We all know that DUI is very dangerous.
But how does the state law see this issue?
What are the Delaware DUI laws implemented?
Are the penalties harsh enough?
Today, we will learn everything you should know about the Delaware DUI laws this 2023. We’ll talk about the actual laws, the penalties, the dangers, and much more.
So shall we?
DUI Laws in Delaware
Before anything else, you first must know what BAC is.
Blood Alcohol Content (BAC), as the name suggests, represents the amount of alcohol you have in your bloodstream. The more you drink, the higher it becomes.
Several factors affect your BAC. These include the number of drinks you’ve had and the rate you consumed them.
Now that we’ve got that out of the way, let’s look at the actual DUI laws.
You are considered drunk driving in Delaware if:
- Your BAC level reaches 0.08% and you are 21 years old or older
- Your BAC level reaches 0.04% and you hold a CDL
- Your BAC level reaches 0.02% and you are under 21 years old
If the police catch you operating a vehicle with these BAC levels, you may be arrested for drunk driving.
In some cases, you can still be arrested and charged with DUI even if your BAC levels don’t reach the ones we stated.
Plus, it is illegal to refuse a breath or blood test. Doing so could lead you to a DUI charge, as well as several penalties.
Delaware DUI Penalties
The penalties for DUI offenses in Delaware are not light. These include the loss of your license and court sanctions.
Having one DUI is bad enough. Getting a second (or more) is worse.
Here is the list of penalties for first time and repeat offenders:
|Loss of License
|12 months — BAC of less than 0.15% 18 months — BAC between 0.15% to 0.19%24 months — BAC of more than 0.20% or refusal to undergo a chemical test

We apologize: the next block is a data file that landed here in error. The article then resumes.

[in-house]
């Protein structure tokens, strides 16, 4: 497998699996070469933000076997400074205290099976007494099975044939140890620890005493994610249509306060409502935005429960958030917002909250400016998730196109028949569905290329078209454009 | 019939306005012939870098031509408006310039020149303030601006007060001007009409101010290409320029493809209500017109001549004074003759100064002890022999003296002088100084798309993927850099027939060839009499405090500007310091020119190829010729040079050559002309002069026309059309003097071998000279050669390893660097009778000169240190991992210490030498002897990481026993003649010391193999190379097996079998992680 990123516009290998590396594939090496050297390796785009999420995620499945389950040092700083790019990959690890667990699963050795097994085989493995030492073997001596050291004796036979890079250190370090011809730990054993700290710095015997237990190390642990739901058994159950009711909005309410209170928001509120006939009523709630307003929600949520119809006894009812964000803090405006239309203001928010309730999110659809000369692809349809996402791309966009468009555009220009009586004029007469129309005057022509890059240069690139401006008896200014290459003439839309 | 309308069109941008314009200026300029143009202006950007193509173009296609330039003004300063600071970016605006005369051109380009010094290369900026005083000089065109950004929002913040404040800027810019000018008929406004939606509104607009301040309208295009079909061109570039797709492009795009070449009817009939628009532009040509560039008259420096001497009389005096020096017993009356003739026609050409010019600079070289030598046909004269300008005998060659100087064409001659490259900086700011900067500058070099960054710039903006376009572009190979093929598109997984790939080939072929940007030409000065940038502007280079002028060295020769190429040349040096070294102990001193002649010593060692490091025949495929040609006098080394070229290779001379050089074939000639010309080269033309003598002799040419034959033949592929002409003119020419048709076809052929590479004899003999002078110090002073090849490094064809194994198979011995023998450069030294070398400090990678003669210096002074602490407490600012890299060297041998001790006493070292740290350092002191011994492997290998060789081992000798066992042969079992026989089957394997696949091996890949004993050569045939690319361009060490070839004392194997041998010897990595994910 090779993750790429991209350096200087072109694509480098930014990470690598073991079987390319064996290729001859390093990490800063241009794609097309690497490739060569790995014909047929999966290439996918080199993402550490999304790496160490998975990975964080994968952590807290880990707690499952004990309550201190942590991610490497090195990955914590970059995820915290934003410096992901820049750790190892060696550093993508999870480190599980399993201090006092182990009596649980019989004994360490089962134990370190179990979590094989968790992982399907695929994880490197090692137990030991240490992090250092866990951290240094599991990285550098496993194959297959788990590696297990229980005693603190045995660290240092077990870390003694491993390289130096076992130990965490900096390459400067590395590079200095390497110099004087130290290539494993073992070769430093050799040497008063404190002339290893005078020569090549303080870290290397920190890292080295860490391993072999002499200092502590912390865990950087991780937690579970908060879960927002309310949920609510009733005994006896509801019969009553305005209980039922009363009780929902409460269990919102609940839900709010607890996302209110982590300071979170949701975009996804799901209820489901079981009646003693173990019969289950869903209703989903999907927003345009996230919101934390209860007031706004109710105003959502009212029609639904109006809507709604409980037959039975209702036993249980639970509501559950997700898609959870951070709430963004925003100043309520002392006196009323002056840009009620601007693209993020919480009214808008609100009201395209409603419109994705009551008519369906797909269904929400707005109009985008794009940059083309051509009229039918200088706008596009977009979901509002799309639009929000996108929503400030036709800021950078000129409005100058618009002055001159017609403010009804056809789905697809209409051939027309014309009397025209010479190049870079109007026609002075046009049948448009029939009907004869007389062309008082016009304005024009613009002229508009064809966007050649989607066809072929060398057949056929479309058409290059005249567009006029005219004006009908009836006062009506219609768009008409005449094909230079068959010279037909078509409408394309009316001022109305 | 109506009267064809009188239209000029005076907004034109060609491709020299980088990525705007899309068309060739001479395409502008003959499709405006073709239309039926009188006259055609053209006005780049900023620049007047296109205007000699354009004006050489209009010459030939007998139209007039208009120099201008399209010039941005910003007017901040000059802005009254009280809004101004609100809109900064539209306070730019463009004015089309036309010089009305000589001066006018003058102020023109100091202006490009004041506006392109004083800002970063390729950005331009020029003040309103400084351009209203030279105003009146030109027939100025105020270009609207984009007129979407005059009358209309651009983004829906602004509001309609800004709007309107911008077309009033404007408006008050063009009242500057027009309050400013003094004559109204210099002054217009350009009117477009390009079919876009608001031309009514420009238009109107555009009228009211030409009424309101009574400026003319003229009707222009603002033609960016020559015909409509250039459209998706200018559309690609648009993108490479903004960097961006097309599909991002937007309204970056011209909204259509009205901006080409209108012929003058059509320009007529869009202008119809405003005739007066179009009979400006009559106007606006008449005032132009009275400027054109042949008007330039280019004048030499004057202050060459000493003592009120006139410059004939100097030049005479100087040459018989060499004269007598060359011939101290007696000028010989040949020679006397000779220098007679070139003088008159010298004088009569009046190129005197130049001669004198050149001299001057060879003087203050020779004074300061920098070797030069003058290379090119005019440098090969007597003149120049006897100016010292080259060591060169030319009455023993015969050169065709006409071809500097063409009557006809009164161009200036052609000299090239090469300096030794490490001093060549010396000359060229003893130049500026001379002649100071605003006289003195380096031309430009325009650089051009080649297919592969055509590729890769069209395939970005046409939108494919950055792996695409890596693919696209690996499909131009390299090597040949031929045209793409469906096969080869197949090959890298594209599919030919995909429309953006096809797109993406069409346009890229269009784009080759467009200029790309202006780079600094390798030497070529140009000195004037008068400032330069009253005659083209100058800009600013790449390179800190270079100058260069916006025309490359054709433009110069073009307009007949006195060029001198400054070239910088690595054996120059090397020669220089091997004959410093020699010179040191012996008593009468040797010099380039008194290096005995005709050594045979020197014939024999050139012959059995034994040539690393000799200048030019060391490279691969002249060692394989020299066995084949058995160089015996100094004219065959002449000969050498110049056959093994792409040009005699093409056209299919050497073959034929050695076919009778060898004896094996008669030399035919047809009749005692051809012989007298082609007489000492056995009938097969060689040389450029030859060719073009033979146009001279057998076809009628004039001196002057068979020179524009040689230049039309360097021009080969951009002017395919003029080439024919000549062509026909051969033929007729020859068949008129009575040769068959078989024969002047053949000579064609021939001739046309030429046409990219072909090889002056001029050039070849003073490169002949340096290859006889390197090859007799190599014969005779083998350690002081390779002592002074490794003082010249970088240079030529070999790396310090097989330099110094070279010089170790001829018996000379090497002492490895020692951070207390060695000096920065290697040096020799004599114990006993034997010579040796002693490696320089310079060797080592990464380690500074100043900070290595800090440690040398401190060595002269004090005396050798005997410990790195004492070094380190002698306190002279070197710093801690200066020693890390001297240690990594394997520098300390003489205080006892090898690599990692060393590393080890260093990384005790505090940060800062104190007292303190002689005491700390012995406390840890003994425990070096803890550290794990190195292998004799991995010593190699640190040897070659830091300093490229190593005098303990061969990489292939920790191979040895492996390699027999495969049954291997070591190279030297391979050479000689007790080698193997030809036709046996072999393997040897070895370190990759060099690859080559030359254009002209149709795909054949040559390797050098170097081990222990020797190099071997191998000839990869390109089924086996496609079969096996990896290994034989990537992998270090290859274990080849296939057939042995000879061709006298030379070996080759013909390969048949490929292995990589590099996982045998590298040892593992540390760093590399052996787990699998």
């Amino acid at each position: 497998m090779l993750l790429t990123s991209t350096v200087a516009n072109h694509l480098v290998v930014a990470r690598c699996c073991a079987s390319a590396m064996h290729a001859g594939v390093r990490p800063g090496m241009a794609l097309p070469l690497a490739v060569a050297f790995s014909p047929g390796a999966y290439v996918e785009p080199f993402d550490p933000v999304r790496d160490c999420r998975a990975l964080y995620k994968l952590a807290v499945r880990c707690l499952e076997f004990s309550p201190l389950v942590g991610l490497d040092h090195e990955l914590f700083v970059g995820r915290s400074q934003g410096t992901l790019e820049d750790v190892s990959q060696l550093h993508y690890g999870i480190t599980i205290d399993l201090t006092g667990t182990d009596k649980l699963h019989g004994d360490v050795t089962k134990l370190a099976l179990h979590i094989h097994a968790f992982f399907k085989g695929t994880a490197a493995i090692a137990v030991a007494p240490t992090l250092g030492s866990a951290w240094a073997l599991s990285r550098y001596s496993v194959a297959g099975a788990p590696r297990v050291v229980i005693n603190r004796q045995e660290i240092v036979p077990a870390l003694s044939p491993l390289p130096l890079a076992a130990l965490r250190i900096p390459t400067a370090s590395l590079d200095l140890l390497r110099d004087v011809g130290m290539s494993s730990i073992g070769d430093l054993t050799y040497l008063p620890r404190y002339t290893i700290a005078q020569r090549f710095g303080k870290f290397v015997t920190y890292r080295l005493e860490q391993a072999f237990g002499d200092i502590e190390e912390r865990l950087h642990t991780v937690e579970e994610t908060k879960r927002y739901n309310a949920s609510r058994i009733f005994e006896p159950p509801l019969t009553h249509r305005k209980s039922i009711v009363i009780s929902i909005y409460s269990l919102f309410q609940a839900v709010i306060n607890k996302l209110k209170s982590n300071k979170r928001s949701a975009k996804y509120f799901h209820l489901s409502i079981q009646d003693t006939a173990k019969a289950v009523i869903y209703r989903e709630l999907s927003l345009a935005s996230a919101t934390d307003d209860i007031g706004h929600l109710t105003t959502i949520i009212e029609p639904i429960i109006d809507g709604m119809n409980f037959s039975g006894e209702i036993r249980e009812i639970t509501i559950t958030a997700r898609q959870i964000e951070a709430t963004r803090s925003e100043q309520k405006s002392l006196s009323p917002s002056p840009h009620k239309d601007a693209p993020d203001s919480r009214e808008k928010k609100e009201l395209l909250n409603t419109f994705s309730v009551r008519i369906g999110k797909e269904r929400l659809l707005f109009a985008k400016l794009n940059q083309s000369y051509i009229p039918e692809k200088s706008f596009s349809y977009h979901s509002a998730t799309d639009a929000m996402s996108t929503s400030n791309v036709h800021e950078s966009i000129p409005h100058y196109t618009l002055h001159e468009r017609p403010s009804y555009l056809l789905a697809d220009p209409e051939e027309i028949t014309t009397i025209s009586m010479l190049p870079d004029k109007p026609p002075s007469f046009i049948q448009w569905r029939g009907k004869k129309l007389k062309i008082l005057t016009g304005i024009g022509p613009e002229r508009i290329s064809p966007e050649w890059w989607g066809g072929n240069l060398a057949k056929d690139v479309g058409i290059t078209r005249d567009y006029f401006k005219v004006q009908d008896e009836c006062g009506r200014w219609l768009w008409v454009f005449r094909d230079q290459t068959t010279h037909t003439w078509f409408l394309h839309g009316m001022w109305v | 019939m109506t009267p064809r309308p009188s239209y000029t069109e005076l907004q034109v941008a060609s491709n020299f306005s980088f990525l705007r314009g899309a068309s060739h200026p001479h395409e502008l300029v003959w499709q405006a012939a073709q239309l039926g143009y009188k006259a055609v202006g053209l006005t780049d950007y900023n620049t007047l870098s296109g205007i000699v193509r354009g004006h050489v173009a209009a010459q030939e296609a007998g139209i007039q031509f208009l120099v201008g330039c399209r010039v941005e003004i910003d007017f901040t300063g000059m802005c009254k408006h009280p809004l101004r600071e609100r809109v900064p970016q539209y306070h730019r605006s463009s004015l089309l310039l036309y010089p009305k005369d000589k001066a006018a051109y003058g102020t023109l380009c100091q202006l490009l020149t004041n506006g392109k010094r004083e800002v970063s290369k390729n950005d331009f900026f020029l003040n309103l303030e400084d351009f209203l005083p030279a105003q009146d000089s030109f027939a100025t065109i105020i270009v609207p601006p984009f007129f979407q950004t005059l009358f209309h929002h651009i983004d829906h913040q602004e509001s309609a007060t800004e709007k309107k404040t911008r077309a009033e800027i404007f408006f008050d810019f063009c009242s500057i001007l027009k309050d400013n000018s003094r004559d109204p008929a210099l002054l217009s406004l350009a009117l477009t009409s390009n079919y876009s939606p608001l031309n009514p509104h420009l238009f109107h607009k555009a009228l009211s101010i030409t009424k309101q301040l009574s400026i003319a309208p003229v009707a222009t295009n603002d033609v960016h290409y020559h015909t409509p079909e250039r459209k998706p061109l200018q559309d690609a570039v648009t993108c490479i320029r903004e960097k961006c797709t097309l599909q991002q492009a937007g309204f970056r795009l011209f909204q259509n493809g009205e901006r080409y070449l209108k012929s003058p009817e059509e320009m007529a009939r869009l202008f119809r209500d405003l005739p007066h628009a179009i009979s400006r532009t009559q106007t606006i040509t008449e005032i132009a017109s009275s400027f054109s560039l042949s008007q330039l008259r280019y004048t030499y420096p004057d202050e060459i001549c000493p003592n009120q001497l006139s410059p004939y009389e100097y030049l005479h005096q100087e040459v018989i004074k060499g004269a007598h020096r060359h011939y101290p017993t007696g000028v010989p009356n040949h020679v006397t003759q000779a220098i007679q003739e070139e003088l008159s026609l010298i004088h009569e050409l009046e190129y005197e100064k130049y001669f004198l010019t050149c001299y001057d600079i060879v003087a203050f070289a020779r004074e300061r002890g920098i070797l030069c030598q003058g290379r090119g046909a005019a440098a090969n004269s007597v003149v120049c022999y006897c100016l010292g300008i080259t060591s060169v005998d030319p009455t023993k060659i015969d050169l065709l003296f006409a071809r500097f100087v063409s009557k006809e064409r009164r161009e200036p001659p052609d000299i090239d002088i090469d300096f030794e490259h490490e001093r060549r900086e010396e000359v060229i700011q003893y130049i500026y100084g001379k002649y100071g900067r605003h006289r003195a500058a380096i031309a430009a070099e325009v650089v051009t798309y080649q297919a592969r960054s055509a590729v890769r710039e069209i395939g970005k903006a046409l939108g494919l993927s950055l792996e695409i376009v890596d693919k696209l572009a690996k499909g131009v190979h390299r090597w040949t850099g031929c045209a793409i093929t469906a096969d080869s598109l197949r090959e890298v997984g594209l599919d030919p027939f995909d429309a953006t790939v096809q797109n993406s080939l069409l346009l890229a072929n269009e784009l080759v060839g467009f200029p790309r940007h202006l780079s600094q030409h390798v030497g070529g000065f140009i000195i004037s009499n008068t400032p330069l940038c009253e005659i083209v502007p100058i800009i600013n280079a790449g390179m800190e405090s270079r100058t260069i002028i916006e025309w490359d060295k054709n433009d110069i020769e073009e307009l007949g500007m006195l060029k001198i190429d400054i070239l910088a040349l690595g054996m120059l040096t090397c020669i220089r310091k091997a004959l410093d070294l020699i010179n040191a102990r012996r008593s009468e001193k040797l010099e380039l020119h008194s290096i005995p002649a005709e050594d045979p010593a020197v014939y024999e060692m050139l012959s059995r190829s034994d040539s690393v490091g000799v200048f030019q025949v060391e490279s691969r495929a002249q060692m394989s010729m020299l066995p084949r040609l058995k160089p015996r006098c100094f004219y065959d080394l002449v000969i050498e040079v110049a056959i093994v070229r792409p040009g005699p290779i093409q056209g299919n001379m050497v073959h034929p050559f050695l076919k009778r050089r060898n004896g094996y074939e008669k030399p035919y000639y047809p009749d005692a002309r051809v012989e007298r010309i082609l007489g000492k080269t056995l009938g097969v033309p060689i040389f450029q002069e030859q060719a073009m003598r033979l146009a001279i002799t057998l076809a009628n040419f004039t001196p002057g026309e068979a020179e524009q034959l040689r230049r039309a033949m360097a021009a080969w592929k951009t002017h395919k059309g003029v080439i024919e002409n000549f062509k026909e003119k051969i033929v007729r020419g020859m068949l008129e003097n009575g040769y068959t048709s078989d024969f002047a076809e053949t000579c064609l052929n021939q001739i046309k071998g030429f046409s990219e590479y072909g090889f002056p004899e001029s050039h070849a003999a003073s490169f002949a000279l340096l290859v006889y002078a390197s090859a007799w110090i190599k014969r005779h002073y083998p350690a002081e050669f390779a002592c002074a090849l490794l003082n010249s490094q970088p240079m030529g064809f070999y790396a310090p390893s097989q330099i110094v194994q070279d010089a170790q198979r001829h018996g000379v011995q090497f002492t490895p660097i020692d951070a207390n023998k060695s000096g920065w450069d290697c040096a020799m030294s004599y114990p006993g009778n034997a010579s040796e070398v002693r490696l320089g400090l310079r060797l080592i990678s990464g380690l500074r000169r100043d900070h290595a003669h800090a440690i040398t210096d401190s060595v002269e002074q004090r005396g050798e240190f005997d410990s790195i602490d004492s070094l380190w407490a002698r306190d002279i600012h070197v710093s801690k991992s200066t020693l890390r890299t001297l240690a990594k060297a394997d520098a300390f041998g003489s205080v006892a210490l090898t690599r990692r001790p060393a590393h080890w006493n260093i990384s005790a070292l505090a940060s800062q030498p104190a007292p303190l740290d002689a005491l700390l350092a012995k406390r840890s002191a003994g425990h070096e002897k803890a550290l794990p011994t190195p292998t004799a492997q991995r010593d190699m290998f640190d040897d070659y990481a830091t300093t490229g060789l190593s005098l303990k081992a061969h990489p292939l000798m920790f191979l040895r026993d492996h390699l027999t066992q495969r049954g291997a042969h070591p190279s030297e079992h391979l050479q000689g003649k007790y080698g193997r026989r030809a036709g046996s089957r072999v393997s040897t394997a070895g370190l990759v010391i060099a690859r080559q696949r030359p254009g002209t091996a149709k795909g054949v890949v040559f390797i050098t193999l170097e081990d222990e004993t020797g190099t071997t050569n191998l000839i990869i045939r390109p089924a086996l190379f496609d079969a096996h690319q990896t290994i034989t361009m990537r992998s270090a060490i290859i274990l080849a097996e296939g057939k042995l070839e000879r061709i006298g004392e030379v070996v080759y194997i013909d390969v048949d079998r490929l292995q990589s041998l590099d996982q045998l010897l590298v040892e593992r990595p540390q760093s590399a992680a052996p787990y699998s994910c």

|A fine ranging from $500 to $1,500 and / or
Up to 12 months of jail time
|18 months — BAC of less than 0.15% 24 months — BAC between 0.15% to 0.19%30 months — BAC of more than 0.20% or refusal to undergo a chemical test
|Fine: $750 to $2,50060 days to 18 months jail time (the court may suspend the minimum sentence if you complete a DUI Treatment Program)
|24 months — BAC of less than 0.15% 30 months — BAC between 0.15% to 0.19%36 months — BAC of more than 0.20% or refusal to undergo a chemical test
|Class G FelonyFine: $5,000 or more1 to 2 years jail time
|Class G FelonyFine: Up to $7,0002 to 5 years jail time
|Class D FelonyFine: Up to $10,0003 to 5 years jail time
|Class D FelonyFine: Up to $10,0004 to 8 years jail time
|Class D FelonyFine: Up to $15,0005 to 15 years jail time
What Happens When You’re Pulled Over for DUI
If you get pulled over for driving under the influence, the police officer will confiscate your license (unless you carry a CDL). He’ll issue you a temporary license that’s valid for 15 days. You’re supposed to use this time to request an administrative hearing.
If you don’t request a hearing within this period, the state revokes your license.
Now, if the hearing pushes through, the court determines the following:
- Whether or not the police offer had probable cause to pull you over because of driving under the influence of alcohol or drugs.
- If there was probable cause, whether or not there is enough evidence to show that you were driving while impaired.
- Whether or not you refused to undergo a chemical test, even after being advised of the consequences.
You’ll lose your driving privileges if the administrative hearing is ruling against you.
The table below shows the length of time your license remains revoked.
|Due to Probable Cause
|Due to Refusing a Chemical Test
When Can You Drive After Drinking?
Driving after a couple of drinks is never a good idea. No, it does not matter how many you drank.
Although you’re not legally drunk until your BAC hits 0.08% (if over 21 years old and don’t carry a CDL), it doesn’t mean you should push it to that extent. You can already put yourself and your passengers in danger even with a lower BAC.